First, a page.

Guaranteed high-quality audio and video
Dedicated video conferencing hardware is typically created by manufacturers with a long history in the AV industry. These manufacturers are heavyweights in the industry and have a proven track record for providing high-quality equipment. Furthermore, equipment that is specifically designed for one application – such as video meetings in corporate environments – would have the ideal combination of features and specifications to perform at a high level. This contrasts with products from consumer electronics vendors, who tend to manufacture one-size-fits-all products.
Perfect for internal communication
Overall, dedicated video conferencing solutions tailored to one specific UC platform are ideal for larger corporations. Such organizations are interested in standardized solutions across multiple sites, so such a solution makes sense financially, for the IT team (one system to onboard and support) and for the user (one system to learn).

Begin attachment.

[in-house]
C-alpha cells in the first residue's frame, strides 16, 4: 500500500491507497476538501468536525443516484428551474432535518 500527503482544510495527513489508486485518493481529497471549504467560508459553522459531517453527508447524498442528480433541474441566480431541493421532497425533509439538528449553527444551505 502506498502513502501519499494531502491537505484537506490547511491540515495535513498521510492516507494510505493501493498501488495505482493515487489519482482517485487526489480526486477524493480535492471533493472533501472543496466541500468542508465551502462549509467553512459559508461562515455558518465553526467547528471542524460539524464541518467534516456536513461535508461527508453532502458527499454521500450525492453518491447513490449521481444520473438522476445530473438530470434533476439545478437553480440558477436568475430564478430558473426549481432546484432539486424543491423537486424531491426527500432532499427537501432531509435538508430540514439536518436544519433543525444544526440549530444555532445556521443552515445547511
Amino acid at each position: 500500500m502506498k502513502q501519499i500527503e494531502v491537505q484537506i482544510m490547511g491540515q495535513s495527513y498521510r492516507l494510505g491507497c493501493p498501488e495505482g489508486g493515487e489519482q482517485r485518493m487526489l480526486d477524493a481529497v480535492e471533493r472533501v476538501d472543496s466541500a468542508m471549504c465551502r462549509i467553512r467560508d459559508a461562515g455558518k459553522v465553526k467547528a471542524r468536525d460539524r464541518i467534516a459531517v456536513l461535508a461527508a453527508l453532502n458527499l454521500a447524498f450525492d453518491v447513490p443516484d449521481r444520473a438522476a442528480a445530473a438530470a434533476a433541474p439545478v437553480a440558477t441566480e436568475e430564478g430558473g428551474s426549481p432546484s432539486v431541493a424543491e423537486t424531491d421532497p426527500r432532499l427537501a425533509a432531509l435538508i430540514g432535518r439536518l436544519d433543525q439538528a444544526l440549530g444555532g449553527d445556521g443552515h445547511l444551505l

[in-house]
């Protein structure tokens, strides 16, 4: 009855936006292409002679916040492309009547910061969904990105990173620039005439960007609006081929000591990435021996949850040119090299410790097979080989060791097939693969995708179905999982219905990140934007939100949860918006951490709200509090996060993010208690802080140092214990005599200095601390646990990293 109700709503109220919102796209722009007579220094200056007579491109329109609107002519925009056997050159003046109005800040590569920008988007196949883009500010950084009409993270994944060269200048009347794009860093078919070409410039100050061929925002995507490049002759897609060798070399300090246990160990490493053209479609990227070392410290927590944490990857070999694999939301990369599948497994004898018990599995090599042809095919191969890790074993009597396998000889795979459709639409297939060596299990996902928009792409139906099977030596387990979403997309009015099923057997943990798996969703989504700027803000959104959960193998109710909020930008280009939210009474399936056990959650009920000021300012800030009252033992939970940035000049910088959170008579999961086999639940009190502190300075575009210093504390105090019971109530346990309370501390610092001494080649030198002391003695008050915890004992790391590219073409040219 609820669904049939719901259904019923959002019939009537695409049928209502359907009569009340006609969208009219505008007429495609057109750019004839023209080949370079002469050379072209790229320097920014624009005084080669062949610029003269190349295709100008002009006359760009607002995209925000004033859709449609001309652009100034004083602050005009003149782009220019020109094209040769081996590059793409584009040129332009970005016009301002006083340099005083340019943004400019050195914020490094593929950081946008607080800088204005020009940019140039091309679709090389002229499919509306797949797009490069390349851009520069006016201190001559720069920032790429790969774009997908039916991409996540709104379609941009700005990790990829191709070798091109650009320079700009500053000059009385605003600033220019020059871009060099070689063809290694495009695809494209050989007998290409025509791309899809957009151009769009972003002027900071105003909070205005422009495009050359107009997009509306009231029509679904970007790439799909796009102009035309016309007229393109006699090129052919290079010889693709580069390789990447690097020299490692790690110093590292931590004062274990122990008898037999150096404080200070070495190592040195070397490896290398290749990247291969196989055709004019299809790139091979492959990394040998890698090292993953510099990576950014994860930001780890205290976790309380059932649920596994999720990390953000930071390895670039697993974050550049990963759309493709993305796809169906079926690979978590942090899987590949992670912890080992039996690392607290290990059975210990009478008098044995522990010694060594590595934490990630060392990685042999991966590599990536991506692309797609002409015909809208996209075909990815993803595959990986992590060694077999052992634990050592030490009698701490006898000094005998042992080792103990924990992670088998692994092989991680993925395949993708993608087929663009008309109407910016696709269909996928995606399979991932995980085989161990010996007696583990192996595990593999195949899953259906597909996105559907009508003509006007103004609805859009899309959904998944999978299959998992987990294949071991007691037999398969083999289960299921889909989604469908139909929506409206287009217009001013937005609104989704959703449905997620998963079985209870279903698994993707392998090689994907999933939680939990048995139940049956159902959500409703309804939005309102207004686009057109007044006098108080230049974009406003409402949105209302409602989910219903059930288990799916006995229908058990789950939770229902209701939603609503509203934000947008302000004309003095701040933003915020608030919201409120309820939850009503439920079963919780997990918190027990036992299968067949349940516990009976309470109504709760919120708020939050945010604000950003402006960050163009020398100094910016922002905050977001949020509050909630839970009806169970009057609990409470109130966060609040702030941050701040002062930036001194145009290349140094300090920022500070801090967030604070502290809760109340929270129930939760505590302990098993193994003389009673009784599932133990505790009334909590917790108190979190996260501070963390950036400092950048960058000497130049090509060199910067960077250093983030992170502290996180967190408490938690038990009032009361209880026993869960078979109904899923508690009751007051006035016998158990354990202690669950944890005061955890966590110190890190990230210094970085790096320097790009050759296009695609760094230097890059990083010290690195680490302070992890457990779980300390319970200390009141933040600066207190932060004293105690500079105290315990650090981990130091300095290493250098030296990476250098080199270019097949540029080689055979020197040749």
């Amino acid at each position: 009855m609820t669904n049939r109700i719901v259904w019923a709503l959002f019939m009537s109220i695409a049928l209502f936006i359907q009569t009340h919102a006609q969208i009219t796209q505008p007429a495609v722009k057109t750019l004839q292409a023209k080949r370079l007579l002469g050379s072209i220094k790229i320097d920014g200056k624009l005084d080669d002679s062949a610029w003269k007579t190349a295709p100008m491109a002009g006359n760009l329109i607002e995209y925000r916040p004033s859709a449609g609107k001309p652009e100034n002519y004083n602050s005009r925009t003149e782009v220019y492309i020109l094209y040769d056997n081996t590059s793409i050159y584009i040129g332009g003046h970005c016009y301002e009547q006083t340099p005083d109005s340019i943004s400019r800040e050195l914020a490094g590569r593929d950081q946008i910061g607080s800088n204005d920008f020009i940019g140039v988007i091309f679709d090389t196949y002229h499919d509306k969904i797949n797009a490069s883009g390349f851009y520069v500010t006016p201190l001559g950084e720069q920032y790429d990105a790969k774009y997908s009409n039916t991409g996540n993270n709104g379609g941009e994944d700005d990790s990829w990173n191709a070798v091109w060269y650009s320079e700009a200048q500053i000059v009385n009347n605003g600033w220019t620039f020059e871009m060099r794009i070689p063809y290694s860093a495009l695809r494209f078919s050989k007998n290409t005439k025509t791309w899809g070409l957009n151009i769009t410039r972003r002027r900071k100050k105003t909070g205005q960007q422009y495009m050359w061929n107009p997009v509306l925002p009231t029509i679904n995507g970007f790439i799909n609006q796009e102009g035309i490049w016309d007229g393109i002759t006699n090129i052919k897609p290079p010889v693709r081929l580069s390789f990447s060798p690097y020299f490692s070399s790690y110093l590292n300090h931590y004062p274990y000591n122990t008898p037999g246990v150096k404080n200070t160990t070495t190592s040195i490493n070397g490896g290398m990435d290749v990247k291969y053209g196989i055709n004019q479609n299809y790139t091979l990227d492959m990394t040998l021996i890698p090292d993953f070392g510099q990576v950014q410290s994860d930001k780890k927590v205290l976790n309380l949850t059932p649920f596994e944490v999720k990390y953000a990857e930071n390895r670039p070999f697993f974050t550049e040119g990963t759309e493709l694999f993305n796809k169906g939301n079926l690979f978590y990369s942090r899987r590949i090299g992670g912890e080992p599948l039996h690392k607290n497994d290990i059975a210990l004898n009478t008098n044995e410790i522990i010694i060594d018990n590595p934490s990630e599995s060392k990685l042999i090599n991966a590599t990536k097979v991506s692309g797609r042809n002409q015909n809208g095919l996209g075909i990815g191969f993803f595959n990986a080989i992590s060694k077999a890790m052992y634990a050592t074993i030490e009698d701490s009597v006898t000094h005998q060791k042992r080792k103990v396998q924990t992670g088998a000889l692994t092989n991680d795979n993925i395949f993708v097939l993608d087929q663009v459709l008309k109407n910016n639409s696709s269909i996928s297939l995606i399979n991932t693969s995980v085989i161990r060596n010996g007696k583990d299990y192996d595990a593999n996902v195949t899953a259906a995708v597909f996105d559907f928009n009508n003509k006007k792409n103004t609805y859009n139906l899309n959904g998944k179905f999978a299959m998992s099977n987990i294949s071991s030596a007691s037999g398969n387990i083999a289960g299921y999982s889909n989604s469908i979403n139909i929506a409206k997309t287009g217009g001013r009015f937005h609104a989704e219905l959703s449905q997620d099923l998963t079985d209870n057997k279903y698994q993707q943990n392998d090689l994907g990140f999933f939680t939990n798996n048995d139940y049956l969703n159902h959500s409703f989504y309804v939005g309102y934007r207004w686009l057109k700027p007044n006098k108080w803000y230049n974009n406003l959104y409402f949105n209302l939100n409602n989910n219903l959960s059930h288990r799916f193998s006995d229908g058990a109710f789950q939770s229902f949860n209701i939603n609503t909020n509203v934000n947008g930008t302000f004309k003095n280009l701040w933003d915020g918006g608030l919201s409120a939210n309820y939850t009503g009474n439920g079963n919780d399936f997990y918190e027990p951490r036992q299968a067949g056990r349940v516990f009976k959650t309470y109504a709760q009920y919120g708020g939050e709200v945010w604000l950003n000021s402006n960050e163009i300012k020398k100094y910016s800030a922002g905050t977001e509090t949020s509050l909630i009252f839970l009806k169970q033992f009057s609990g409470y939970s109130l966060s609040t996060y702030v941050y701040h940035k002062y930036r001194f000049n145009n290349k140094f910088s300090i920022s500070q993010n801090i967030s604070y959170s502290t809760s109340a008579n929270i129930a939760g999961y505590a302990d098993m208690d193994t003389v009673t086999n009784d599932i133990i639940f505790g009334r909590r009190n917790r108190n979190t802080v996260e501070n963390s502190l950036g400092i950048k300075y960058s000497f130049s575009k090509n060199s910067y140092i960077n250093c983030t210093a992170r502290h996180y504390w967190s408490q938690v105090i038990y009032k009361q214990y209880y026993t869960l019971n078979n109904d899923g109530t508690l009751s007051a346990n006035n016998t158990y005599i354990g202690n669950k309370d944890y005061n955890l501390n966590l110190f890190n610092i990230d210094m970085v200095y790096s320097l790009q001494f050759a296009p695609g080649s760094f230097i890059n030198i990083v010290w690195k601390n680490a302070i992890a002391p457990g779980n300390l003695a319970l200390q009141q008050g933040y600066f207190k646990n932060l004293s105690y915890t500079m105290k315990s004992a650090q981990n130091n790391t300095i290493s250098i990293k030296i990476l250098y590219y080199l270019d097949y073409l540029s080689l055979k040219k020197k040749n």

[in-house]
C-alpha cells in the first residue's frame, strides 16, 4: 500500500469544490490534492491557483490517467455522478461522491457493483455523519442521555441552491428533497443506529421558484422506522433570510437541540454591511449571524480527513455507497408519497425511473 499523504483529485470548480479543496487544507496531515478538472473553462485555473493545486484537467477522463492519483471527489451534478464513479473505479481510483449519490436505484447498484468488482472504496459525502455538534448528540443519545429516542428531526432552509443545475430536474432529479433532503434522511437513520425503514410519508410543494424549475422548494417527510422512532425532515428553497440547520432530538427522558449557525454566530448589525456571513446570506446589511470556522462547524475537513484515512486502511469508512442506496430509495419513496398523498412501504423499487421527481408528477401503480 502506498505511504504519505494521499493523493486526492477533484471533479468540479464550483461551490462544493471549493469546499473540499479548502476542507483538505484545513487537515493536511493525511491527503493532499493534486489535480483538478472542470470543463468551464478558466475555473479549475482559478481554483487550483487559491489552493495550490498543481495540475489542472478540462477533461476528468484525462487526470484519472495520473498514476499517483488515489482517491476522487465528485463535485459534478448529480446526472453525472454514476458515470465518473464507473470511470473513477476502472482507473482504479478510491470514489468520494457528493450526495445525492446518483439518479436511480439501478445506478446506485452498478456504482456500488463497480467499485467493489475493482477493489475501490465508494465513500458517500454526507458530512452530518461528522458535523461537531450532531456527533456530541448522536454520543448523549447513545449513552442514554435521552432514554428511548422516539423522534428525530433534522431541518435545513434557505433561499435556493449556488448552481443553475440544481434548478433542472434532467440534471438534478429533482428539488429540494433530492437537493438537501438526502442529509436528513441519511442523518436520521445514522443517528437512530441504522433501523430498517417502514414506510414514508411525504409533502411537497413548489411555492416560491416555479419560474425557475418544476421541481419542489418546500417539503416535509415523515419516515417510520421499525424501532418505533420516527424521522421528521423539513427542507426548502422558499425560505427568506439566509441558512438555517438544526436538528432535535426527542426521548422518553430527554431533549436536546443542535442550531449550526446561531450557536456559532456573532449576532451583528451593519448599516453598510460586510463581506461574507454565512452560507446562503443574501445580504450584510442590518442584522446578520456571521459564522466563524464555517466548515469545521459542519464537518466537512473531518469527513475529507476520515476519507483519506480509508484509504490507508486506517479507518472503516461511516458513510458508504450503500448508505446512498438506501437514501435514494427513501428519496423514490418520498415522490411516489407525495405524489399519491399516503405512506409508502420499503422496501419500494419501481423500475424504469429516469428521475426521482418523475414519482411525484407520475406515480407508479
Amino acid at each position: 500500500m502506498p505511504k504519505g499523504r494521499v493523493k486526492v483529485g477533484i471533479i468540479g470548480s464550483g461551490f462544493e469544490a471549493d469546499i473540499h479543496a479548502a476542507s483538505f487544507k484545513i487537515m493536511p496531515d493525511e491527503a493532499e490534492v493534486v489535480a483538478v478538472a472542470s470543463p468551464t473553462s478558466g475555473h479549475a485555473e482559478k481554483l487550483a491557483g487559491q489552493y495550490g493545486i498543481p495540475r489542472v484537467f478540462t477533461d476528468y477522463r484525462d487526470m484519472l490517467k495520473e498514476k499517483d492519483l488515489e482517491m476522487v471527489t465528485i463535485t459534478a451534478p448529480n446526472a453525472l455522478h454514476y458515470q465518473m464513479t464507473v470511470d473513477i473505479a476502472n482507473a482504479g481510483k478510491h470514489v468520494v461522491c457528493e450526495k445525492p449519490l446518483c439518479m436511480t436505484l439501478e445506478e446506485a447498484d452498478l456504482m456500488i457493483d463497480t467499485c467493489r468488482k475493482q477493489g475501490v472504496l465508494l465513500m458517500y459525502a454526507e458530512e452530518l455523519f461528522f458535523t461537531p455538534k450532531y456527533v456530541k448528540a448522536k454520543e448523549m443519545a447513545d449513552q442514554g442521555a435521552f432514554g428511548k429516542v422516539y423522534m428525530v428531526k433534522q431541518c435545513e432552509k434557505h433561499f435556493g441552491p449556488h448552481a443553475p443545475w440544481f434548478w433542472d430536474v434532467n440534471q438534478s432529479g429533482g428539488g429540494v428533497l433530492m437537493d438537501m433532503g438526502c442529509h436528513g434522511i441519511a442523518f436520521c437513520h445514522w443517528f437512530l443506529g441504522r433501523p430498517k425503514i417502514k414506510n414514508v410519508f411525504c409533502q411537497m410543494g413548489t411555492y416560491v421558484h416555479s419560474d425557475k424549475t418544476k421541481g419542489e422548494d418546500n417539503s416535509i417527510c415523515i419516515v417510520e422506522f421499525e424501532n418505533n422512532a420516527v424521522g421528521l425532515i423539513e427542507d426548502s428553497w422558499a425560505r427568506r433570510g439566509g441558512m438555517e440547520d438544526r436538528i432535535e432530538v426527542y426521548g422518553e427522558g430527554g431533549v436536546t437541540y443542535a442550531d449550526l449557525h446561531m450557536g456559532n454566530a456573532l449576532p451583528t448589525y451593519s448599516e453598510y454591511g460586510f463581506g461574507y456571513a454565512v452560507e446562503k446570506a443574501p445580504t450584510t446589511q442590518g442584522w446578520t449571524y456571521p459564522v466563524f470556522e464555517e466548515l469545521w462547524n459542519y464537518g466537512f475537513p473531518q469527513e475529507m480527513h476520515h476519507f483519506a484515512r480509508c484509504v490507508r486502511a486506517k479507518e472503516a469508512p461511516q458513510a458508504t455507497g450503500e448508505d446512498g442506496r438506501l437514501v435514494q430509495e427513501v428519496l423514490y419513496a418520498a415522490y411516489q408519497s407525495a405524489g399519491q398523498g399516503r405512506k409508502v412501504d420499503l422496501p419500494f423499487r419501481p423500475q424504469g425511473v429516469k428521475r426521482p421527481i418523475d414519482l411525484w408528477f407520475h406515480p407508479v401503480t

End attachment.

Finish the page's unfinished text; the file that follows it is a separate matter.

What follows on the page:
A dedicated VC solution as previously described is perfect for more video meetings where people use the same platform and only need to discuss a topic. However, the system is rather limited when employees wish to speak to external partners.
What if the external partner works in an organization that uses a different dedicated VC solution? What if their organization has policies that ban the use of other video conferencing tools on company-owned devices?
The diversity of users, stakeholders, and the wide range of video conference service offerings means that users require flexibility in their choice of video conferencing tools to be able to collaborate effectively.
One must look at use scenarios in meetings when making a purchasing decision about AV equipment for meeting rooms. How many people attend meetings without bringing their personal devices? How many people have meetings where content is shared, and what about compatibility issues between various brands?